Biomedical Engineering Reference
In-Depth Information
enhance the hemocompatibility of the protein matrix. This approach also
reduces the amount of polymer used, facilitating degradation and increas-
ing the elasticity of the construct [51]. Functional testing of these composite
valves have been performed under physiological systemic load conditions
using a pulse duplicator system [247, 271]. Decellularized porcine heart valves
coated with P3HB-4HB have been tested without any cellular preseeding in
the aortic and pulmonary position in sheep. While the two valves in aor-
tic position performed well, with complete endothelialization and limited
inflammatory cell invasion after 12 weeks, one of the two valves in the pul-
monary position failed, probably due to bacterial endocarditis [272].
Vascular Grafts
PGA/P4HB dip-coated composites have been formed into tubular scaffolds
using a heat application welding technique to test their potential for tissue
engineering of blood vessels. The tubes were seeded with ovine vascular my-
ofibroblasts for 4 days under static culture conditions, followed by seeding
of endothelial cells and incubation for 28 days in a pulse duplicator system.
The result was significantly more cells and collagen production as well as
higher mechanical strength compared to the static controls [45]. Dynamic ro-
tational seeding and culturing in a hybridization oven has also been shown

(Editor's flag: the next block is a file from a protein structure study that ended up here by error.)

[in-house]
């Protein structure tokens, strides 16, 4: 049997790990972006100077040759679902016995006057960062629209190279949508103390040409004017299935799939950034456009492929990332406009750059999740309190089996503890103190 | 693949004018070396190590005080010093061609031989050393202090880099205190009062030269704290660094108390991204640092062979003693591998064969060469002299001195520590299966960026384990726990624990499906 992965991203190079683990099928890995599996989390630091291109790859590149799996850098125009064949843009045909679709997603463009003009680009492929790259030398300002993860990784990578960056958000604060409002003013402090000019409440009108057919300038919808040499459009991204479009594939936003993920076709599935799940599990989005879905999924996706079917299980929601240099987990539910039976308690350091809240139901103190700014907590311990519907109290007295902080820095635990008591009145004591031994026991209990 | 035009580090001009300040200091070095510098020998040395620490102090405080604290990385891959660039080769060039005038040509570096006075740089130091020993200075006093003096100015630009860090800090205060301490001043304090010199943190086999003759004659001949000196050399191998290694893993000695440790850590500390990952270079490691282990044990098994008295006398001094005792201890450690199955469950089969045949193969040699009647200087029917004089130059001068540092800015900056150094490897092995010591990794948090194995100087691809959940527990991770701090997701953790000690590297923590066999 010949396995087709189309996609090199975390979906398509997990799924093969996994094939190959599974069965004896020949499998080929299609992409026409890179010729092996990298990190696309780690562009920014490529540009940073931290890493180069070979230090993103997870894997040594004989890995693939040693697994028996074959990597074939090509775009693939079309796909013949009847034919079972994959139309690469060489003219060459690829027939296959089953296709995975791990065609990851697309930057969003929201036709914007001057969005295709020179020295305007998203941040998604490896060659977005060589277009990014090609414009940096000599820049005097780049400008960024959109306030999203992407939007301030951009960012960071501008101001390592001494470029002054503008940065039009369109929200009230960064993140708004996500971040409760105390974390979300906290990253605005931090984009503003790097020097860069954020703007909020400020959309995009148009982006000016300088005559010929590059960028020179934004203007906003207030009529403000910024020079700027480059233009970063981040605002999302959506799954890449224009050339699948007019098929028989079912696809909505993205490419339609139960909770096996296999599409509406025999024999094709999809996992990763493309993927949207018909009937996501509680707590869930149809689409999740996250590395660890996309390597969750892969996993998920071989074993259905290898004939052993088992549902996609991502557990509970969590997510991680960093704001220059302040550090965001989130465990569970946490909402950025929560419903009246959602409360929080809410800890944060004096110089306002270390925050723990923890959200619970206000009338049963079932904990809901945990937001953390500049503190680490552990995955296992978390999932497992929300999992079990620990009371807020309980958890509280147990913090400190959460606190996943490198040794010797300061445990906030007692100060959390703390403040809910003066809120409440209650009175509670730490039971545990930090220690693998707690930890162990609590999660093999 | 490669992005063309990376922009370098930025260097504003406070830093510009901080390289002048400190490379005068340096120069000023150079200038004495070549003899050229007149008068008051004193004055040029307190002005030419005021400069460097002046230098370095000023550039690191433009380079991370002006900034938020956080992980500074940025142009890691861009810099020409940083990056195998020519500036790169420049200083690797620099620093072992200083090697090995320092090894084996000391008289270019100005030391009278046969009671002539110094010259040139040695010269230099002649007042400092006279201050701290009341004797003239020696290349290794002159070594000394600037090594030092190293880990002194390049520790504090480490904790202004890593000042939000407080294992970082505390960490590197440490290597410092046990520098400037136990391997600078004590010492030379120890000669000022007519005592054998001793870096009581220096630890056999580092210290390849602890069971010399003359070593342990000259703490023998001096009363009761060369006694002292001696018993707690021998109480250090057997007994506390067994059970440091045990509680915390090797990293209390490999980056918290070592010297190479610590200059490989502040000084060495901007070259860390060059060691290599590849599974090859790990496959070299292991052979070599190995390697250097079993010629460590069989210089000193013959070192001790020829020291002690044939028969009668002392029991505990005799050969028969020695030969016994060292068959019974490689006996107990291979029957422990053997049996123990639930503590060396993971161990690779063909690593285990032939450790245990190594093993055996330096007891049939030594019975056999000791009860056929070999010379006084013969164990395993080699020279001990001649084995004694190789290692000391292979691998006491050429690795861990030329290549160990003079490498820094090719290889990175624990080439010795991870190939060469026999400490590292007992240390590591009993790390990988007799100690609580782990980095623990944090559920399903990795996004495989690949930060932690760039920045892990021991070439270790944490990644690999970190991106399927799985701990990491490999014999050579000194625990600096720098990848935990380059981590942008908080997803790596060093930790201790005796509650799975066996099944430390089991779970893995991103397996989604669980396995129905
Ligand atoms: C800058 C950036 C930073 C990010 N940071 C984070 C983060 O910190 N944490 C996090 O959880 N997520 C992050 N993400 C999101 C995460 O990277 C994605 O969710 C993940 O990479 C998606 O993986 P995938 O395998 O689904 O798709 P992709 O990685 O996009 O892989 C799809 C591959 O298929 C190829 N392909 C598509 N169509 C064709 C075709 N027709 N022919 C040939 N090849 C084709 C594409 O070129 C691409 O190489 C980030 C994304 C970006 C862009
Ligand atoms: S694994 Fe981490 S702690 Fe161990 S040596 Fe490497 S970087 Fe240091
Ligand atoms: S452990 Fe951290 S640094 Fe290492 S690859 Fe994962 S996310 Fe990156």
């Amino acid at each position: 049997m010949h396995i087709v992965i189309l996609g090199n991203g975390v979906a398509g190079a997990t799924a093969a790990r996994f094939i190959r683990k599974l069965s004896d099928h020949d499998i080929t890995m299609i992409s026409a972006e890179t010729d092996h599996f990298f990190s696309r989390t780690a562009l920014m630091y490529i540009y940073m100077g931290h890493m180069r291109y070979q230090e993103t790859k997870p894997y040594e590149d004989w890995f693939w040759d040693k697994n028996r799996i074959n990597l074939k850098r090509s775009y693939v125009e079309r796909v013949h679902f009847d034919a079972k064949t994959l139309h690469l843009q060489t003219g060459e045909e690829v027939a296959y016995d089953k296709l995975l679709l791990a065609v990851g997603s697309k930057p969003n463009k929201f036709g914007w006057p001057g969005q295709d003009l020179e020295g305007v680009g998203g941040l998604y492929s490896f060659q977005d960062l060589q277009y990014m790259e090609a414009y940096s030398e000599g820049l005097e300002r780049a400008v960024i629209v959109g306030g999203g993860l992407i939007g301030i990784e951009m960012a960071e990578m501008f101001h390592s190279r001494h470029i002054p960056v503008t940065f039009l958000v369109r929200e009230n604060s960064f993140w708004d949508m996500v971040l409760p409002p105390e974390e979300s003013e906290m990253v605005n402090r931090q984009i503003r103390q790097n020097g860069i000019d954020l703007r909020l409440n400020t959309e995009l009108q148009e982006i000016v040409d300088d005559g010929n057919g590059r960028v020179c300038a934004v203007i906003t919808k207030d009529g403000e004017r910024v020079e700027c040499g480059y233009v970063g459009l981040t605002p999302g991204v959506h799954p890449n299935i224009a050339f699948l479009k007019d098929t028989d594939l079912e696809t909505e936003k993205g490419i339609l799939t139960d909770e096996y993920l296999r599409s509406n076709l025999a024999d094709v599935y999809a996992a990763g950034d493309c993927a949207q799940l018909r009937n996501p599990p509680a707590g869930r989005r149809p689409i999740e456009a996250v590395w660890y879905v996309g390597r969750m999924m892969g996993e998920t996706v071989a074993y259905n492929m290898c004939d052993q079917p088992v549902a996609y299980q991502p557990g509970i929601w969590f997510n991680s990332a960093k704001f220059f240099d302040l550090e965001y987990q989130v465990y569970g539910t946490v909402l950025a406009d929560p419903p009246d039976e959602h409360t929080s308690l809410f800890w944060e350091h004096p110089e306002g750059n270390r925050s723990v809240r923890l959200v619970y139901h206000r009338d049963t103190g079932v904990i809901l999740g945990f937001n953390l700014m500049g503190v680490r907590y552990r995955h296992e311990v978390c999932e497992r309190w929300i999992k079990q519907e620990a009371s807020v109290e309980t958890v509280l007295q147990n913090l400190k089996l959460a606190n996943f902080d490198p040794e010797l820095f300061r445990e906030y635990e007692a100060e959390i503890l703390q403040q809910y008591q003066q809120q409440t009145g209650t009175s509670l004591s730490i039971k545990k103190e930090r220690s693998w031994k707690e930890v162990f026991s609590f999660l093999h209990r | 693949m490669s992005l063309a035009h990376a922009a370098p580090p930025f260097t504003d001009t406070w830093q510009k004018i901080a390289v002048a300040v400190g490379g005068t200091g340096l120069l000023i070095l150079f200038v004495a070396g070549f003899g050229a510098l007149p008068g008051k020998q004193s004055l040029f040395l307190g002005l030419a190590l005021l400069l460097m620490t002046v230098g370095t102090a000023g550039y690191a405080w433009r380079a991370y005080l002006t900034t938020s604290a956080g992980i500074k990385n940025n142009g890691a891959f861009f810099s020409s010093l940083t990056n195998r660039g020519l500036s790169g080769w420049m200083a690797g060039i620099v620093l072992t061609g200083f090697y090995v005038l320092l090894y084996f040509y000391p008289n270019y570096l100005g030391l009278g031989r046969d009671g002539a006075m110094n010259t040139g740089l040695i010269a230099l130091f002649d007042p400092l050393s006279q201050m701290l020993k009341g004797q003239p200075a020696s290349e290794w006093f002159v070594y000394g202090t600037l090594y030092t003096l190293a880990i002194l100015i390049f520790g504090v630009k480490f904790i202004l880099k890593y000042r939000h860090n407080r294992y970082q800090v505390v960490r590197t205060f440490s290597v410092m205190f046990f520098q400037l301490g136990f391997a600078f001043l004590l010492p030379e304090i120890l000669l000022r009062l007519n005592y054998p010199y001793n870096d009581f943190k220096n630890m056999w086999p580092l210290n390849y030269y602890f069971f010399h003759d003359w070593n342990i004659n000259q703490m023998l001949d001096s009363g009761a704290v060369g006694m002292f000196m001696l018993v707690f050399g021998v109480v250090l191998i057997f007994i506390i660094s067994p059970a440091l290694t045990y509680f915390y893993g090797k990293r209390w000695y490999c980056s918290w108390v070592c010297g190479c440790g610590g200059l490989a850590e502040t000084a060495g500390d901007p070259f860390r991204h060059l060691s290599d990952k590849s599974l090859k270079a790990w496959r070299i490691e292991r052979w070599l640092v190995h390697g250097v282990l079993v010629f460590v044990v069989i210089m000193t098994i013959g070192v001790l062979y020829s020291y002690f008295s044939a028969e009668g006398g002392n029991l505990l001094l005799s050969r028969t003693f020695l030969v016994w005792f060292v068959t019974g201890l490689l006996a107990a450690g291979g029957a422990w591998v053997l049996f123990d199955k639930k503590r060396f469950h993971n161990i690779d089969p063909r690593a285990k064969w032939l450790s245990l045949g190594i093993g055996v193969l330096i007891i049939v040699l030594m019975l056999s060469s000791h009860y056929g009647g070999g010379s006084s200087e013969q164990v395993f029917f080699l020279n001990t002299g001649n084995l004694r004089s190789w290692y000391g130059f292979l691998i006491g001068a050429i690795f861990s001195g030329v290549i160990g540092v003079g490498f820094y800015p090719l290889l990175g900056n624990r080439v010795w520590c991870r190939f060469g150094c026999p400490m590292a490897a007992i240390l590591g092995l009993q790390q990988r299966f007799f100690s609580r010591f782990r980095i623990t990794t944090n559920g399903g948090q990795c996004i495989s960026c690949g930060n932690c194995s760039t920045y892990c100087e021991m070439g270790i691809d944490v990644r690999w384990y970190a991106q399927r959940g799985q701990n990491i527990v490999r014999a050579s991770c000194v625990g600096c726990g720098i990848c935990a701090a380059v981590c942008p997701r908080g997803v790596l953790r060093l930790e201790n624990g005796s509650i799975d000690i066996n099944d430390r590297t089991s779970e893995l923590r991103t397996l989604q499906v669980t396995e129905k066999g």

to be an effective method to culture ovine vascular myofibroblasts onto these
PGA/P4HB scaffolds [253].
P4HB porous tubes have been fabricated by a solution-casting/salt-
leaching method in a cylindrical mold containing a cylindrical core. These
tubular scaffolds (inner diameter 15 mm, wall thickness 2 mm) were seeded
with ovine vascular smooth muscle cells, derived by enzymatic dispersion
in order to limit the amount of differentiated myofibroblast-like cells. They
were incubated for 4 days under static conditions and 14 days under dy-
namic conditions, followed by another static culture with endothelial cells for
2 days. The result was the creation of tissue-engineered aortic blood vessels.
The dynamically cultured tubes showed confluent layered tissue formation
with significantly increased ECM synthesis, DNA, and protein content com-
pared to static controls, as well as mechanical properties approaching those
of native aorta [46]. Protein expression profiles of the tissue-engineered P4HB
tubes revealed distinct differences from native aorta or carotid arteries at
this early stage of remodeling [251]. The tissue-engineered constructs were
tested under high-pressure conditions in sheep by replacing a 4-cm segment
of the descending aorta. The tubes were wrapped into decellularized ovine
small intestinal submucosa prior to implantation in order to stimulate angio-
genesis and increase mechanical stability. No intimal thickening, dilatation
or stenosis were observed 12 weeks after implantation; however, small areas
of thrombi were formed despite endoluminal endothelial cell-layering. Di-
latation causing increased thrombus formation was observed 24 weeks after
implantation (Fig. 17). Compared to native aorta, regenerated tissue con-
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